Craig B, Toronto
A: I think I might disagree on the point about Rose not getting as much heat as one might assume. He was getting killed in Chicago.
But I see the point and I imagine this is why:
Westbrook is the “other” guy and he did seem to take the better player, Durant, out of the action for too long in too many games. And that, I believe is where the basis of that criticism came.
Rose, on the other hand, was saddled with an offensively-challenged team and simply had to try to do a lot so the Bulls had a chance.
And the stories pick up steam, mostly, because the media needs something to chatter about on off-days and story lines to develop when games are on and Westbrook was a lightning rod. Doesn’t make it right, necessarily, but that seems to be the way it is; we need something to do and a good give-and-take on the relative merits of a specific player isn’t a bad way to talk about a series.
Was quite interesting to act as a moderator for one of the panels at Canada Basketball’s first Congress yesterday afternoon.
It was Wayne Parrish (CEO of Canada Basketball), Adam Wedlake (executive director of Manitoba Basketball) and Sam Gibbs (chief athletic therapist for Canada Basketball) discussing the paradigm shift in how organizations use the mainstream media, social media and training programs now as opposed to how they used them a decade ago.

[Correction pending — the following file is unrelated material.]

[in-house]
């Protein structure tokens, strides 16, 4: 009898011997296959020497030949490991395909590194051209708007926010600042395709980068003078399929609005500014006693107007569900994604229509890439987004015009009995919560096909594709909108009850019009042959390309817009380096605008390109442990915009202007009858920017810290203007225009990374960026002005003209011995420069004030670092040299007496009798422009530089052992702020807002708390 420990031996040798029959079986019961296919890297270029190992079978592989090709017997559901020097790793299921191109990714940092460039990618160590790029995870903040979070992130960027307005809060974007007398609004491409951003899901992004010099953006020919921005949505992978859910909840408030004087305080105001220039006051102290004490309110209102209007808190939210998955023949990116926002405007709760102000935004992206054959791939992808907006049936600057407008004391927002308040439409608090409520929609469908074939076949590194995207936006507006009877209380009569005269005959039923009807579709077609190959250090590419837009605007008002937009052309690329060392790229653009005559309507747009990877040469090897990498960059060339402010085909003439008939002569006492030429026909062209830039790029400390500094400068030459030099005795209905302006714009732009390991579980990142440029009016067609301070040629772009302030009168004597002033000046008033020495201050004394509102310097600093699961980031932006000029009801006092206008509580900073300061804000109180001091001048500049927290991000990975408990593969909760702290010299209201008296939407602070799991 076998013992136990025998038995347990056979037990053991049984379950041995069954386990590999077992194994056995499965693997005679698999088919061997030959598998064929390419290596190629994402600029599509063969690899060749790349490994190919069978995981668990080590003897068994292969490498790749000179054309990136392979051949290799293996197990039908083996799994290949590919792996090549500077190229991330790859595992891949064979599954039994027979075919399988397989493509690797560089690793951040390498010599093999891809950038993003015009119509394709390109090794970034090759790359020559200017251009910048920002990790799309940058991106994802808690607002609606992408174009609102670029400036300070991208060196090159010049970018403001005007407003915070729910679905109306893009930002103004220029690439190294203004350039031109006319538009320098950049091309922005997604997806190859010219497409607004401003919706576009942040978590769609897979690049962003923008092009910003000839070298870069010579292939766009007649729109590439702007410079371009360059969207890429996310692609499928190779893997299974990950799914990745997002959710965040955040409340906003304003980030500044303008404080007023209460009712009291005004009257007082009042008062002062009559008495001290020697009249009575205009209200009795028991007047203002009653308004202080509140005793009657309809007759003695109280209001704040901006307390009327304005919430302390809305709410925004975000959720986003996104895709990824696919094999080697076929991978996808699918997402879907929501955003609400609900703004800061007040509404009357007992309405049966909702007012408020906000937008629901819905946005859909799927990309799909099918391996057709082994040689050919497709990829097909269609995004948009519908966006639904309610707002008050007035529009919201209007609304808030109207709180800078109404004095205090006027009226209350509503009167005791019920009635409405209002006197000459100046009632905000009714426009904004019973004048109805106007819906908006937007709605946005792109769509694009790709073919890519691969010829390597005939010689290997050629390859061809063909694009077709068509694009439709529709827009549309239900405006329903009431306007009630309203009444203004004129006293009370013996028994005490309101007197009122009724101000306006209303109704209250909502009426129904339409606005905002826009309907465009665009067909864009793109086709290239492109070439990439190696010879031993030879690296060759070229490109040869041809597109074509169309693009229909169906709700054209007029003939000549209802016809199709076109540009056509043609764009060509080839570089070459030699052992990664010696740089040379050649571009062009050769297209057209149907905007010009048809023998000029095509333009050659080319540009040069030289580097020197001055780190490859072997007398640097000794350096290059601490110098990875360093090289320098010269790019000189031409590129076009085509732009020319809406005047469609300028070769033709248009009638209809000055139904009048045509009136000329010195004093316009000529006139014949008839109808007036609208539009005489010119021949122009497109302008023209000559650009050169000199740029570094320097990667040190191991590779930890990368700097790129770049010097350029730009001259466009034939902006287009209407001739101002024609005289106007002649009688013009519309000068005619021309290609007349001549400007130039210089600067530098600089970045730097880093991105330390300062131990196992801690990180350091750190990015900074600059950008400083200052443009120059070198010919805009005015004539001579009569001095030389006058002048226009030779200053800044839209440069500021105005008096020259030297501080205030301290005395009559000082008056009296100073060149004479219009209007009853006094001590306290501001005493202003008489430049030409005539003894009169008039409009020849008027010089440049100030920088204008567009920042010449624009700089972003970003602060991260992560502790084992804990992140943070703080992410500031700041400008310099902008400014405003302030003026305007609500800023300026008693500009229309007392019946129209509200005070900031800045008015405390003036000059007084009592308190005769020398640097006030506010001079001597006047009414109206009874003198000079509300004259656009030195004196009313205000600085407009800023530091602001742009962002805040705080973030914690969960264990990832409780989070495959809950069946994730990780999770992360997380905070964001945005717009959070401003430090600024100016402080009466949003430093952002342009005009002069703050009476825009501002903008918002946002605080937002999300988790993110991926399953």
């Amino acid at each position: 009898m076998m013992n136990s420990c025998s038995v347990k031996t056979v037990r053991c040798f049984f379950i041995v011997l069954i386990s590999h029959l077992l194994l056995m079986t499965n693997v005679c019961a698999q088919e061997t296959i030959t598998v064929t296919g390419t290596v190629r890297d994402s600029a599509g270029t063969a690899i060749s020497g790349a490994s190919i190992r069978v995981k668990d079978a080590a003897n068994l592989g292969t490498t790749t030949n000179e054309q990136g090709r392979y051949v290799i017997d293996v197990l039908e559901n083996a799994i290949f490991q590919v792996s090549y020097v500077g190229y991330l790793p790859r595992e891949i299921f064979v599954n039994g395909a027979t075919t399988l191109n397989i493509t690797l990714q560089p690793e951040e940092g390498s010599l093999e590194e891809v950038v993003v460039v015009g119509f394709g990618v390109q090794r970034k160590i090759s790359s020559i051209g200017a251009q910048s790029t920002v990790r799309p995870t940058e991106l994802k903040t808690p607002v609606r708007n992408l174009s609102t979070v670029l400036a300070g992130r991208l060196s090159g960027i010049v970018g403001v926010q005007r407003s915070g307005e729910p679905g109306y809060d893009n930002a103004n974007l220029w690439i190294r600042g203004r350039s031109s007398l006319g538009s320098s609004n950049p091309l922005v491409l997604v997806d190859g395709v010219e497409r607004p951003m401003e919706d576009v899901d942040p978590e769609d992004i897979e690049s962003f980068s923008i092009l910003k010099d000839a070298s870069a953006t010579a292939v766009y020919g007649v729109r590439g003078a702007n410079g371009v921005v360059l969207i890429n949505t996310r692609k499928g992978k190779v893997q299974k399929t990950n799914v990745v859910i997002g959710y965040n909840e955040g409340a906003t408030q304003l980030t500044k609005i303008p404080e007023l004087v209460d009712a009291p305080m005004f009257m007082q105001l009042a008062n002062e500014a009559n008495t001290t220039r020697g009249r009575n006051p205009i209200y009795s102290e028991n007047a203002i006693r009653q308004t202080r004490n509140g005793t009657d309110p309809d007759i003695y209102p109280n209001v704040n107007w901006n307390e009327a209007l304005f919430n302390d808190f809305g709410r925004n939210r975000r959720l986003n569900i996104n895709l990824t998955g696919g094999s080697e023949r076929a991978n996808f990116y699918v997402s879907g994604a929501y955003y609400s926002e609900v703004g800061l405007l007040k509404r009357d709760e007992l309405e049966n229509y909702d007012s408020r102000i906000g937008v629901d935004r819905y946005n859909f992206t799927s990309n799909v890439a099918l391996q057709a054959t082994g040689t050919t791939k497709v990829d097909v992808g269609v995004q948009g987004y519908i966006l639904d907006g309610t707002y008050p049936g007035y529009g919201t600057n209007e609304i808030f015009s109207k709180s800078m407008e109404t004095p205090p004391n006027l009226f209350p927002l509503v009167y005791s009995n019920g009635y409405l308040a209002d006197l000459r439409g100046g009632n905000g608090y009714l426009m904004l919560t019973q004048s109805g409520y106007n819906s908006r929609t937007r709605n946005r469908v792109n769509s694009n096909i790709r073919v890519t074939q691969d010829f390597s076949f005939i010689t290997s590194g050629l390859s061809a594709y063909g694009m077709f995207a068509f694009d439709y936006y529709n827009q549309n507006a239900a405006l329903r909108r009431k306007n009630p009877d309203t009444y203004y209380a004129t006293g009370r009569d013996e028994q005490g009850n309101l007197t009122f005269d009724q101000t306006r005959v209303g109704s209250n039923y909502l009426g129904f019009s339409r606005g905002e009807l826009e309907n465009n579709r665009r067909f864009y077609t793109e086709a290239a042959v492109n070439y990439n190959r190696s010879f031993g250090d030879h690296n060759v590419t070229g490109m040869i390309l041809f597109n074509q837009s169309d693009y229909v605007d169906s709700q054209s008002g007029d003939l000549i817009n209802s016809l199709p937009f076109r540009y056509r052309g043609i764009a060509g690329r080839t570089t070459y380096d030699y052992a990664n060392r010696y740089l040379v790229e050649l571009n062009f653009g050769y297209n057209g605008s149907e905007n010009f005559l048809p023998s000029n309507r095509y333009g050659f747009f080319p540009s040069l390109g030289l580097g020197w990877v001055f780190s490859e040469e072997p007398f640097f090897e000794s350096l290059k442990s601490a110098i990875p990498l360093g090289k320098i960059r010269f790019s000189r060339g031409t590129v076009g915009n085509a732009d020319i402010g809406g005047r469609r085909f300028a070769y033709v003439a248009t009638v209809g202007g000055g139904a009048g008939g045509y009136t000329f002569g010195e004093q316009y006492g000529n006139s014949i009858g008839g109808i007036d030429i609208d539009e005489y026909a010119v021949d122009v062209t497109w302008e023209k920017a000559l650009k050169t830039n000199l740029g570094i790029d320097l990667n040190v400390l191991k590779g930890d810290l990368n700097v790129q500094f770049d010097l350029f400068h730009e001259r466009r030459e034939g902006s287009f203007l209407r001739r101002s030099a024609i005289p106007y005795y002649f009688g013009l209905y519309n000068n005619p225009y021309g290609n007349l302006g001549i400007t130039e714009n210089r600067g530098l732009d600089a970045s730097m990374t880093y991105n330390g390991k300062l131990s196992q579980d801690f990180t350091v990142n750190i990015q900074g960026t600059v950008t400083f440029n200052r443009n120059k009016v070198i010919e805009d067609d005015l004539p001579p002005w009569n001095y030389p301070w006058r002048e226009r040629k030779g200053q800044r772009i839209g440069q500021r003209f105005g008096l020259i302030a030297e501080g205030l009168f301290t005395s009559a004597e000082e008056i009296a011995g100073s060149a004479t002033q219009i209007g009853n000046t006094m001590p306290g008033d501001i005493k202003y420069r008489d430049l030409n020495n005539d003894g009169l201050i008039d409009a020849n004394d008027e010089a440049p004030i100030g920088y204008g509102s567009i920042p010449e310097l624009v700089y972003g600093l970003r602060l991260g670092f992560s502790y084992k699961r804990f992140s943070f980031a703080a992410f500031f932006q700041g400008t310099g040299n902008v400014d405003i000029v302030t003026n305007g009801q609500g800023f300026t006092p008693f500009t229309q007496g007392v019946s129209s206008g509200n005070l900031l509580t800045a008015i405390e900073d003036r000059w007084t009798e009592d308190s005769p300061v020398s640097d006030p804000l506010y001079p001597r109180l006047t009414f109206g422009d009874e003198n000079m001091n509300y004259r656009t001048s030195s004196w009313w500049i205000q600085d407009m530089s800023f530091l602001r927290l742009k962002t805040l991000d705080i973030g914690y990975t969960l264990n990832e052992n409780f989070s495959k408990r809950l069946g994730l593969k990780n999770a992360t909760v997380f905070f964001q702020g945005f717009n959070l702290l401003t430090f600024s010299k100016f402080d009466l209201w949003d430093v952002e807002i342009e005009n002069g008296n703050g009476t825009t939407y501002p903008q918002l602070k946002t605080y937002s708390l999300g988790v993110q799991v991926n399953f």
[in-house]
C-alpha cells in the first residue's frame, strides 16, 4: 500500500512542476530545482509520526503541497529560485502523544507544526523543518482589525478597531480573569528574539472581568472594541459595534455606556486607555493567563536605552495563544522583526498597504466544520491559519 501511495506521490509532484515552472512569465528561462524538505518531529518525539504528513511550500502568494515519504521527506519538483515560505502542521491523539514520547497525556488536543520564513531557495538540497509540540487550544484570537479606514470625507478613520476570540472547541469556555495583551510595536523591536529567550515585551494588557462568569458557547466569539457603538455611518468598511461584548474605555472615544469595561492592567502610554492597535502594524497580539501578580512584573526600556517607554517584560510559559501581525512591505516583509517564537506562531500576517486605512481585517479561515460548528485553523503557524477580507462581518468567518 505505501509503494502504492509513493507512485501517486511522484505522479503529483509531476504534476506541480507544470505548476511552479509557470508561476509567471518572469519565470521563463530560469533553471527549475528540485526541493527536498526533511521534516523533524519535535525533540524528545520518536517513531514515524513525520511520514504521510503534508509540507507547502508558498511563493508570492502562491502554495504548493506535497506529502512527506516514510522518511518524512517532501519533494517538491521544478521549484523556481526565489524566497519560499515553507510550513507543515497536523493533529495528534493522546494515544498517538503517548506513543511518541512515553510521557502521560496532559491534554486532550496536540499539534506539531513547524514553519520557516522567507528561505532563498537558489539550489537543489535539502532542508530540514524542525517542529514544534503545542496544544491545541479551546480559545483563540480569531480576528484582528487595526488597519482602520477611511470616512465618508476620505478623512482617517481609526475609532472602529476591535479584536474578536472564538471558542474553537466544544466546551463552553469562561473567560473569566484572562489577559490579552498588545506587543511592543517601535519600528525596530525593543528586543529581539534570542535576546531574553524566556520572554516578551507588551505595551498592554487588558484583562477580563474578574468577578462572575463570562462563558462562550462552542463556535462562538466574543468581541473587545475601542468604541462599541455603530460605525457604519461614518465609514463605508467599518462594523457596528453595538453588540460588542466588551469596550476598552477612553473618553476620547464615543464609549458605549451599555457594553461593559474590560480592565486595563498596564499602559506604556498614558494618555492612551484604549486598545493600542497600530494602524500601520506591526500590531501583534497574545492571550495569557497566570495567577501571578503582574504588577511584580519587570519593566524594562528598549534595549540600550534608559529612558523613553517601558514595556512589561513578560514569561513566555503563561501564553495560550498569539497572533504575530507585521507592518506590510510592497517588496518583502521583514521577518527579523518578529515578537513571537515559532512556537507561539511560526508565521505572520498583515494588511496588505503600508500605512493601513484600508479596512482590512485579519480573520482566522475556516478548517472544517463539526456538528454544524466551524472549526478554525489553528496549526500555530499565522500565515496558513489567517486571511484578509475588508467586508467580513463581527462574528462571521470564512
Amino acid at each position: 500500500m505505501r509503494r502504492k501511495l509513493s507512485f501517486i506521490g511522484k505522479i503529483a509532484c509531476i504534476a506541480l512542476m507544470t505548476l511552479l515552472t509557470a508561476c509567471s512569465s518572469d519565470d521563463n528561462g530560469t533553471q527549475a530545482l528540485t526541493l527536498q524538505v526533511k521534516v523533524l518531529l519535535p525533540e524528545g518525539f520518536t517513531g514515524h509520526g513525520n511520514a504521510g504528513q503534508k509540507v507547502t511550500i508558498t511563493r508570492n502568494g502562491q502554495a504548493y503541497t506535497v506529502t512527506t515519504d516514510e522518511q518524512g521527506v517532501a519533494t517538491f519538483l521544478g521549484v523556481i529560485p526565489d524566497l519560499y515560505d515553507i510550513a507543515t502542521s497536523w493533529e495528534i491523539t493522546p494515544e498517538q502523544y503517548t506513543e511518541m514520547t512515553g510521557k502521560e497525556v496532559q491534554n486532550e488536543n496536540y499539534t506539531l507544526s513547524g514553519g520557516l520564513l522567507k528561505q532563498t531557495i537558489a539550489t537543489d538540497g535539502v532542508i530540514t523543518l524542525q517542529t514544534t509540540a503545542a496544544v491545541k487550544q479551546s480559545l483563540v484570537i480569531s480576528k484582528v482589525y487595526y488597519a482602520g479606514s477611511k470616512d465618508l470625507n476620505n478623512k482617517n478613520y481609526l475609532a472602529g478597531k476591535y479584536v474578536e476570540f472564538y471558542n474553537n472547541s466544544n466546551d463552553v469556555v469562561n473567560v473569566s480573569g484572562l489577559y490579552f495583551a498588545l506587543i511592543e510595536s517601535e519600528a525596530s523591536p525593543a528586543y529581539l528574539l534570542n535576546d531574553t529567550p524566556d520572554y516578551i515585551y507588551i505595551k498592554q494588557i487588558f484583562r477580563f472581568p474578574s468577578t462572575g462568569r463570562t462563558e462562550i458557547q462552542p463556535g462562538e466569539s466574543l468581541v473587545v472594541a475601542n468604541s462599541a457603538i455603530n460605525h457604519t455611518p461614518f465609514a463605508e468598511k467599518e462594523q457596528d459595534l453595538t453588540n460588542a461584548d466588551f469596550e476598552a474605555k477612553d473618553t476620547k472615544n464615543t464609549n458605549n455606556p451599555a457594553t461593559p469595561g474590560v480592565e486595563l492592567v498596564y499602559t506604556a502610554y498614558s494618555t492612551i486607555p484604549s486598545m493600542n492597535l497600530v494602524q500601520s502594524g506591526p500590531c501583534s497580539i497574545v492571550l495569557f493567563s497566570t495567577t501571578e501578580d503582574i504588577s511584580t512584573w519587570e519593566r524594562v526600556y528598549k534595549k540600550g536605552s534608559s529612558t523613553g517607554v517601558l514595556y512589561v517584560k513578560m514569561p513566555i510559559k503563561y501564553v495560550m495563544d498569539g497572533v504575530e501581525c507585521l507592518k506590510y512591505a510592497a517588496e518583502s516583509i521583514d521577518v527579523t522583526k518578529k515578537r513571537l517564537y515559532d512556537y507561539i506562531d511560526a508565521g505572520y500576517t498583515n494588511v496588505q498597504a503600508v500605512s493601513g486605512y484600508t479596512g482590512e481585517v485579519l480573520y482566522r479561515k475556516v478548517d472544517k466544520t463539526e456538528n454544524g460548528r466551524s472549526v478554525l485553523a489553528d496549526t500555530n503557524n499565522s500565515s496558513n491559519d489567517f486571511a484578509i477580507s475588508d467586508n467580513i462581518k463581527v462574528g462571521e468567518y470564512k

Today they’ll discuss better ways to involve women and new Canadians into the sport and while I know I may be biased, what the organization is doing is outstanding.
As I said yesterday to them, when I first started hanging around the game at the national and international level, there were all kinds of fractures and mistrust that dominated the game from coast-to-coast. Seeing people from all the provinces discussing the same thing, with representatives of the grassroots game, elite programs and officials is a major step.
And a good one.
I liked the Barcas over the Madrids in the Copa del Rey final so I have to cheer for them in the Champions League thing today against Man United, right?
I’m thinking 3-1.
I finally got a chance to sit and watch the final three minutes of so of Heat-Bulls closely yesterday.
Craziest finish to an NBA playoff game I ever saw in person.
(And the qualifier is “in person.”) Second would have been Jordan’s finish to his final game as a Bull in ’98 in Utah.
That was incredible. Jordan stripping Malone of the ball in post in the final minute, heading up the court, pushing off on Bryon Russell (sure it was a push-off but big whoop, happens all the time) and then hitting that dramatic game-winner.
But the Jordan play pales in comparison to what the Heat did. Sitting in the room watching it again – it was hard to pay absolute attention when I was sweating a very average story that had to be re-written in about four minutes – it amazes me how Miami simply did everything right and the Bulls did everything wrong.
And that final possession, the one that ended with Rose trying to hoist an awful shot from the perimeter, would be among the most disorganized, big-moment plays of all time.